Techniques of Work Measurement22/02/2020
Work measurement (WM)
Work measurement is the application of techniques designed to establish the time for a qualified worker to carry out specified jobs at a defined level of performance.
Work measurement (WM) is concerned with investigating, reducing and eliminating ineffective time, whatever may be the cause.
WM is the means of measuring the time taken in the performance of an operation or series of operations in such a way that the ineffective time is shown up and can be separated out.
Work measurement is also called by the name ‘time study’. Work measurement is absolutely essential for both the planning and control of operations. Without measurement data, we cannot determine the capacity of facilities or it is not possible to quote delivery dates or costs. We are not in a position to determine the rate of production and also labor utilization and efficiency.
It may not be possible to introduce incentive schemes and standard costs for budget control.
Objectives of Work Measurement
The use of work measurement as a basis for incentives is only a small part of its total application.
The objectives of work measurement are to provide a sound basis for:
(i) Comparing alternative methods
(ii) Assessing the correct initial manning (manpower requirement planning).
(iii) Planning and control
(iv) Realistic costing
(v) Financial incentive schemes
(vi) Delivery date of goods
(vii) Cost reduction and cost control
(viii) Identifying substandard workers
(ix) Training new employees
Techniques of Work Measurement
Time study and work sampling involve direct observation and the remaining are data based and analytical in nature.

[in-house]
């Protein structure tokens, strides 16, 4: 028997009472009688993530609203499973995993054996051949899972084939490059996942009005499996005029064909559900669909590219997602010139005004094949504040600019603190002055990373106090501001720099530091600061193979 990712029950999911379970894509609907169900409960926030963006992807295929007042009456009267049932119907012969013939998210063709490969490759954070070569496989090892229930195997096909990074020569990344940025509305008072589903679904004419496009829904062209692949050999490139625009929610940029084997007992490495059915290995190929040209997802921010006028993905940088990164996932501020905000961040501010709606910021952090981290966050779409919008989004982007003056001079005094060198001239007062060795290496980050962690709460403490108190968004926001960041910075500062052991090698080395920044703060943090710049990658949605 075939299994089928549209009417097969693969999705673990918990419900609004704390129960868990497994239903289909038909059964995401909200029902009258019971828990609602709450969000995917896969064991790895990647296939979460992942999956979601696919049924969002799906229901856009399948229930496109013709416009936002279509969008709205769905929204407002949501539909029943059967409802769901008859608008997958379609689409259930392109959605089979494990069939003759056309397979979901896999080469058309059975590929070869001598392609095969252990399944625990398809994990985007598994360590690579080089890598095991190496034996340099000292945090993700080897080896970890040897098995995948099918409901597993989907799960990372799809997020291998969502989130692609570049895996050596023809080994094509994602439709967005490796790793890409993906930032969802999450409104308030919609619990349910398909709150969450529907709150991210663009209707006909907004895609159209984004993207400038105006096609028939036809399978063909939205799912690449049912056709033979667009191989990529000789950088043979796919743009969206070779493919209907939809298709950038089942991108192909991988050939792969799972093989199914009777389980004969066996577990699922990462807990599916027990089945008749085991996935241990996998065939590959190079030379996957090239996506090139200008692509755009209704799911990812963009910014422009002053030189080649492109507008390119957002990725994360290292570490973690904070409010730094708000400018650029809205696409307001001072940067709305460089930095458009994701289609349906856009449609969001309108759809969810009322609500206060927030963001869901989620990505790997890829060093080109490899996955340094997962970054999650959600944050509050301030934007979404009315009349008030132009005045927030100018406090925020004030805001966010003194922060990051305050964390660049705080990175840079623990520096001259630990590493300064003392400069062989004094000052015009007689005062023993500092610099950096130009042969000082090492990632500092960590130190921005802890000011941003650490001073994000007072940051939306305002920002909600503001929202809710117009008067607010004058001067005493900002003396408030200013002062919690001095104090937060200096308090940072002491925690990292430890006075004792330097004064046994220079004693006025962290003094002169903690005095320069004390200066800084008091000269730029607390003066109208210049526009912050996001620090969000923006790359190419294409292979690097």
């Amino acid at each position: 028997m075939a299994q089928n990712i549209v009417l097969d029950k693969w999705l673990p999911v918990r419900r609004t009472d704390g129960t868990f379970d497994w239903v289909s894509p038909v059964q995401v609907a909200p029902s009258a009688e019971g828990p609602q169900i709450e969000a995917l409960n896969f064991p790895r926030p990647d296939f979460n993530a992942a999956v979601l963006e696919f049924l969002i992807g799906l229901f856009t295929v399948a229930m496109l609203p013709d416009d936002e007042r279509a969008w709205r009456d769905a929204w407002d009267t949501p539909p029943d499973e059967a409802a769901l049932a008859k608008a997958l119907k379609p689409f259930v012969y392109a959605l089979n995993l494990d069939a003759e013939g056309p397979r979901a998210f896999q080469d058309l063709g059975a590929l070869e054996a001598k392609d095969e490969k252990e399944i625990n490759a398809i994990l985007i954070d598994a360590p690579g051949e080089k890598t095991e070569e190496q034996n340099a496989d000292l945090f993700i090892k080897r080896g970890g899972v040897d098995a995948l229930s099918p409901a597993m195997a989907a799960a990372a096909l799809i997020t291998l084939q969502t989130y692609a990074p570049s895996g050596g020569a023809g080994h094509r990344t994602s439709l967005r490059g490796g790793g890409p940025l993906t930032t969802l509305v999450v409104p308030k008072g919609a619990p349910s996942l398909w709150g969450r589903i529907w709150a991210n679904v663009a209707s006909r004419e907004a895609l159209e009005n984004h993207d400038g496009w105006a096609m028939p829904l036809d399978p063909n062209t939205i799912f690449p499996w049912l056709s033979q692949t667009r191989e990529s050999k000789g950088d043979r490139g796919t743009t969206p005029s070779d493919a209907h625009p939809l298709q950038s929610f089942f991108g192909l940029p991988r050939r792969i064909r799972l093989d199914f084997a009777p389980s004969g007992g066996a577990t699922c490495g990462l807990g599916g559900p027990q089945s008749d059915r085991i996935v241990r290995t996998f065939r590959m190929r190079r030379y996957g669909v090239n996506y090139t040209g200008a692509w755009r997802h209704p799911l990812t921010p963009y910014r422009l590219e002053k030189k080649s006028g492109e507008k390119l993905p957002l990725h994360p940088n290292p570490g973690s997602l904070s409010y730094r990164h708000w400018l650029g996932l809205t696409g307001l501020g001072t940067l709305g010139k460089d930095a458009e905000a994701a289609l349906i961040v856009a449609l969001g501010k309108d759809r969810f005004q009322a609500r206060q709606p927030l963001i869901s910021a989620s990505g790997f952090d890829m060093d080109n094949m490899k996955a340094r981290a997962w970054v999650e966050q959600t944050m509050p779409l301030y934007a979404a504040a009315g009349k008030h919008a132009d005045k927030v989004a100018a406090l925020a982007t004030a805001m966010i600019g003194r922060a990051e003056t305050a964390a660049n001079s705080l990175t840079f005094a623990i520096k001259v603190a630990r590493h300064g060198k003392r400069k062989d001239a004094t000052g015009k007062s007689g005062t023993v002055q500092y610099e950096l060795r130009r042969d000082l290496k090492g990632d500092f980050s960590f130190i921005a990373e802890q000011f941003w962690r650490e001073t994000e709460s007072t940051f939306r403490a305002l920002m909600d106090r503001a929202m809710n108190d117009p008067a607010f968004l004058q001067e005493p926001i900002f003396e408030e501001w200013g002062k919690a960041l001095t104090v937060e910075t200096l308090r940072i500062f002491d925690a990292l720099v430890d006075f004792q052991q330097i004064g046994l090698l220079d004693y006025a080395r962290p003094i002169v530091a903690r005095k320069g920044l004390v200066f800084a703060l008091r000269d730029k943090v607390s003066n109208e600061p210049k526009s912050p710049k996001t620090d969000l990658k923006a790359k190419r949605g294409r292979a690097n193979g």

- Time study
A work measurement technique for recording the times and rates of working for the elements of a specified job carried out under specified conditions and for analyzing the data so as to determine the time necessary for carrying out the job at the defined level of performance. In other words measuring the time through stop watch is called time study.
- Synthetic data
A work measurement technique for building up the time for a job or pans of the job at a defined level of performance by totalling element times obtained previously from time studies on other jobs containing the elements concerned or from synthetic data.
- Work sampling
A technique in which a large number of observations are made over a period of time of one or group of machines, processes or workers. Each observation records what is happening at that instant and the percentage of observations recorded for a particular activity, or delay, is a measure of the percentage of time during which that activities delay occurs.
- Predetermined motion time study (PMTS)
A work measurement technique whereby times established for basic human motions (classified according to the nature of the motion and conditions under which it is made) are used to build up the time for a job at the defined level of performance. The most commonly used PMTS is known as Methods Time Measurement (MTM).
- Analytical estimating
A work measurement technique, being a development of estimating, whereby the time required to carry out elements of a job at a defined level of performance is estimated partly from knowledge and practical experience of the elements concerned and partly from synthetic data.
Steps Involved in Work Measurement
(i) Divide jobs into elements
(ii) Observe and record each element, any of the work measurement techniques.
(iii) Set up unit time values, by extending observed time into normal time for each unit. This can be done by applying rating factor.
(iv) Evaluate relaxation allowance and add the same to the normal time, for each element to get the work content.
(v) Ascertain the frequency of occurrence of each element in the job, then multiply the work content to it. After that total the times to reach the work content of the job.
(vi) Add contingency allowance, wherever required, to get the standard time for performing the job.
Work measurement is helpful in evaluating the labour cost. Further, gives information with respect to the estimation of tenders, assessment of delivery schedule and fixation of the selling price.